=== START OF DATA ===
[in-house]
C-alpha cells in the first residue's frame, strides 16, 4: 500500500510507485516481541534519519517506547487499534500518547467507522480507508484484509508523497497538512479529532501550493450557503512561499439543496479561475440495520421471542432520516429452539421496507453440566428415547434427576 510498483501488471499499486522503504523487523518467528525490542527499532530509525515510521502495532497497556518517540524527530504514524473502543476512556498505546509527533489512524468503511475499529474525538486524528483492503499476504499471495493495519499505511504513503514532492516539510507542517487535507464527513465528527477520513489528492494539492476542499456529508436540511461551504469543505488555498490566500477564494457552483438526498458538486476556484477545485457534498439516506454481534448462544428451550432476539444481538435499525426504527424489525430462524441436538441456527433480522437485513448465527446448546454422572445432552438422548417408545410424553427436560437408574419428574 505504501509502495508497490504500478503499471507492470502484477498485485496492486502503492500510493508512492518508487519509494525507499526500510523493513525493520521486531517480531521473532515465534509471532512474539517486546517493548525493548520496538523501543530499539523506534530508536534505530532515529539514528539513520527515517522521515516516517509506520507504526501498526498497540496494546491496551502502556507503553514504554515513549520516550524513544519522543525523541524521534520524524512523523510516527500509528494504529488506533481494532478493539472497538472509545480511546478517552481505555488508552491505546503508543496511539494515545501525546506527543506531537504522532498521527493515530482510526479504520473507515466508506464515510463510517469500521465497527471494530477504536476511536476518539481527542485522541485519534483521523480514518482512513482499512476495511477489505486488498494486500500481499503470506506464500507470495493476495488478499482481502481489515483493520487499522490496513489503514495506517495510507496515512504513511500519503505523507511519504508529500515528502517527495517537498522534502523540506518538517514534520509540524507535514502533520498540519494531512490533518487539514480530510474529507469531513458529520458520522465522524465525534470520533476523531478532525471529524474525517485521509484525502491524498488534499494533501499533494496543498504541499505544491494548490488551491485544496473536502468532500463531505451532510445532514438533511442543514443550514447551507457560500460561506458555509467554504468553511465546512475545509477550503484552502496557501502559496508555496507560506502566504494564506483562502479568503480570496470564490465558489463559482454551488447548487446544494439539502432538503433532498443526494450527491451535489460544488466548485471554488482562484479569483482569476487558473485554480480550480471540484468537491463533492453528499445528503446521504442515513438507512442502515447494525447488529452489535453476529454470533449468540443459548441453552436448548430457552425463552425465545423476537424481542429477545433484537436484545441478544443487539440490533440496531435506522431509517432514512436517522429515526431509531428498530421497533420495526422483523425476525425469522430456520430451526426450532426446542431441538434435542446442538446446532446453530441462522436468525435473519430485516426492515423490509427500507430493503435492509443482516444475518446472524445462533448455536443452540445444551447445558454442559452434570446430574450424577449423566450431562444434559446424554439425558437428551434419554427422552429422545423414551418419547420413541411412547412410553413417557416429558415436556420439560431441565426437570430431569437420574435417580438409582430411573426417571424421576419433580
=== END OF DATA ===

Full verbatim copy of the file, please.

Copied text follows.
[in-house]
C-alpha cells in the first residue's frame, strides 16, 4: 500500500510507485516481541534519519517506547487499534500518547467507522480507508484484509508523497497538512479529532501550493450557503512561499439543496479561475440495520421471542432520516429452539421496507453440566428415547434427576 510498483501488471499499486522503504523487523518467528525490542527499532530509525515510521502495532497497556518517540524527530504514524473502543476512556498505546509527533489512524468503511475499529474525538486524528483492503499476504499471495493495519499505511504513503514532492516539510507542517487535507464527513465528527477520513489528492494539492476542499456529508436540511461551504469543505488555498490566500477564494457552483438526498458538486476556484477545485457534498439516506454481534448462544428451550432476539444481538435499525426504527424489525430462524441436538441456527433480522437485513448465527446448546454422572445432552438422548417408545410424553427436560437408574419428574 505504501509502495508497490504500478503499471507492470502484477498485485496492486502503492500510493508512492518508487519509494525507499526500510523493513525493520521486531517480531521473532515465534509471532512474539517486546517493548525493548520496538523501543530499539523506534530508536534505530532515529539514528539513520527515517522521515516516517509506520507504526501498526498497540496494546491496551502502556507503553514504554515513549520516550524513544519522543525523541524521534520524524512523523510516527500509528494504529488506533481494532478493539472497538472509545480511546478517552481505555488508552491505546503508543496511539494515545501525546506527543506531537504522532498521527493515530482510526479504520473507515466508506464515510463510517469500521465497527471494530477504536476511536476518539481527542485522541485519534483521523480514518482512513482499512476495511477489505486488498494486500500481499503470506506464500507470495493476495488478499482481502481489515483493520487499522490496513489503514495506517495510507496515512504513511500519503505523507511519504508529500515528502517527495517537498522534502523540506518538517514534520509540524507535514502533520498540519494531512490533518487539514480530510474529507469531513458529520458520522465522524465525534470520533476523531478532525471529524474525517485521509484525502491524498488534499494533501499533494496543498504541499505544491494548490488551491485544496473536502468532500463531505451532510445532514438533511442543514443550514447551507457560500460561506458555509467554504468553511465546512475545509477550503484552502496557501502559496508555496507560506502566504494564506483562502479568503480570496470564490465558489463559482454551488447548487446544494439539502432538503433532498443526494450527491451535489460544488466548485471554488482562484479569483482569476487558473485554480480550480471540484468537491463533492453528499445528503446521504442515513438507512442502515447494525447488529452489535453476529454470533449468540443459548441453552436448548430457552425463552425465545423476537424481542429477545433484537436484545441478544443487539440490533440496531435506522431509517432514512436517522429515526431509531428498530421497533420495526422483523425476525425469522430456520430451526426450532426446542431441538434435542446442538446446532446453530441462522436468525435473519430485516426492515423490509427500507430493503435492509443482516444475518446472524445462533448455536443452540445444551447445558454442559452434570446430574450424577449423566450431562444434559446424554439425558437428551434419554427422552429422545423414551418419547420413541411412547412410553413417557416429558415436556420439560431441565426437570430431569437420574435417580438409582430411573426417571424421576419433580